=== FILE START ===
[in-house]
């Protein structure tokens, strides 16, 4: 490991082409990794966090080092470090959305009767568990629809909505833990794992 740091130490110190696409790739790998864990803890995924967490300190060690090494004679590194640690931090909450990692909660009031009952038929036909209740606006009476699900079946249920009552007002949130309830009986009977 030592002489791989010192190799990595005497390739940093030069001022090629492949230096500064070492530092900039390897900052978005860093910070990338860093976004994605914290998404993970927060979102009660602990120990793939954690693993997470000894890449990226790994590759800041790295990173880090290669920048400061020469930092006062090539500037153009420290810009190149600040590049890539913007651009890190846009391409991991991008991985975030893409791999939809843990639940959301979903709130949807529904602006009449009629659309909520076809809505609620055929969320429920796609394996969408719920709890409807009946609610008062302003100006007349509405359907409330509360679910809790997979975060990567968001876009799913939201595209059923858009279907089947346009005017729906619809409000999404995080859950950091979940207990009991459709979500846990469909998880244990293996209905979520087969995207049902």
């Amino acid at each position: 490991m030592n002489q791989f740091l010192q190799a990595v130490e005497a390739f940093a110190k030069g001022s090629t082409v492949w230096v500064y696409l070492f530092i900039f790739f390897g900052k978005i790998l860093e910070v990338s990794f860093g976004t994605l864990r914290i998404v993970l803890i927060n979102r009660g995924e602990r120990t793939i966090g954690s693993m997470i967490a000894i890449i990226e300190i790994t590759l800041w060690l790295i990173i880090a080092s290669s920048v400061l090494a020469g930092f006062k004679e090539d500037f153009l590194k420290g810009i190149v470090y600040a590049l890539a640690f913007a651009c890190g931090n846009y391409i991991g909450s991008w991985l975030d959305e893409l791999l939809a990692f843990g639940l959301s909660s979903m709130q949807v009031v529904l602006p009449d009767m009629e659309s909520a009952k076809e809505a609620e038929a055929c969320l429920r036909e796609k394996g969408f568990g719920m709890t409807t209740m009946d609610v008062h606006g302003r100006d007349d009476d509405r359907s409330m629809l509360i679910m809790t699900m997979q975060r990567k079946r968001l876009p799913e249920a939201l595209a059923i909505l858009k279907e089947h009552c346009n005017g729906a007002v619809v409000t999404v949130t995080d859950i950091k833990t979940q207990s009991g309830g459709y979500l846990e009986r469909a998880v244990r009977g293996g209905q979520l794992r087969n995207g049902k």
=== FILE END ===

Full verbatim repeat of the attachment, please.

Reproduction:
[in-house]
């Protein structure tokens, strides 16, 4: 490991082409990794966090080092470090959305009767568990629809909505833990794992 740091130490110190696409790739790998864990803890995924967490300190060690090494004679590194640690931090909450990692909660009031009952038929036909209740606006009476699900079946249920009552007002949130309830009986009977 030592002489791989010192190799990595005497390739940093030069001022090629492949230096500064070492530092900039390897900052978005860093910070990338860093976004994605914290998404993970927060979102009660602990120990793939954690693993997470000894890449990226790994590759800041790295990173880090290669920048400061020469930092006062090539500037153009420290810009190149600040590049890539913007651009890190846009391409991991991008991985975030893409791999939809843990639940959301979903709130949807529904602006009449009629659309909520076809809505609620055929969320429920796609394996969408719920709890409807009946609610008062302003100006007349509405359907409330509360679910809790997979975060990567968001876009799913939201595209059923858009279907089947346009005017729906619809409000999404995080859950950091979940207990009991459709979500846990469909998880244990293996209905979520087969995207049902």
């Amino acid at each position: 490991m030592n002489q791989f740091l010192q190799a990595v130490e005497a390739f940093a110190k030069g001022s090629t082409v492949w230096v500064y696409l070492f530092i900039f790739f390897g900052k978005i790998l860093e910070v990338s990794f860093g976004t994605l864990r914290i998404v993970l803890i927060n979102r009660g995924e602990r120990t793939i966090g954690s693993m997470i967490a000894i890449i990226e300190i790994t590759l800041w060690l790295i990173i880090a080092s290669s920048v400061l090494a020469g930092f006062k004679e090539d500037f153009l590194k420290g810009i190149v470090y600040a590049l890539a640690f913007a651009c890190g931090n846009y391409i991991g909450s991008w991985l975030d959305e893409l791999l939809a990692f843990g639940l959301s909660s979903m709130q949807v009031v529904l602006p009449d009767m009629e659309s909520a009952k076809e809505a609620e038929a055929c969320l429920r036909e796609k394996g969408f568990g719920m709890t409807t209740m009946d609610v008062h606006g302003r100006d007349d009476d509405r359907s409330m629809l509360i679910m809790t699900m997979q975060r990567k079946r968001l876009p799913e249920a939201l595209a059923i909505l858009k279907e089947h009552c346009n005017g729906a007002v619809v409000t999404v949130t995080d859950i950091k833990t979940q207990s009991g309830g459709y979500l846990e009986r469909a998880v244990r009977g293996g209905q979520l794992r087969n995207g049902k």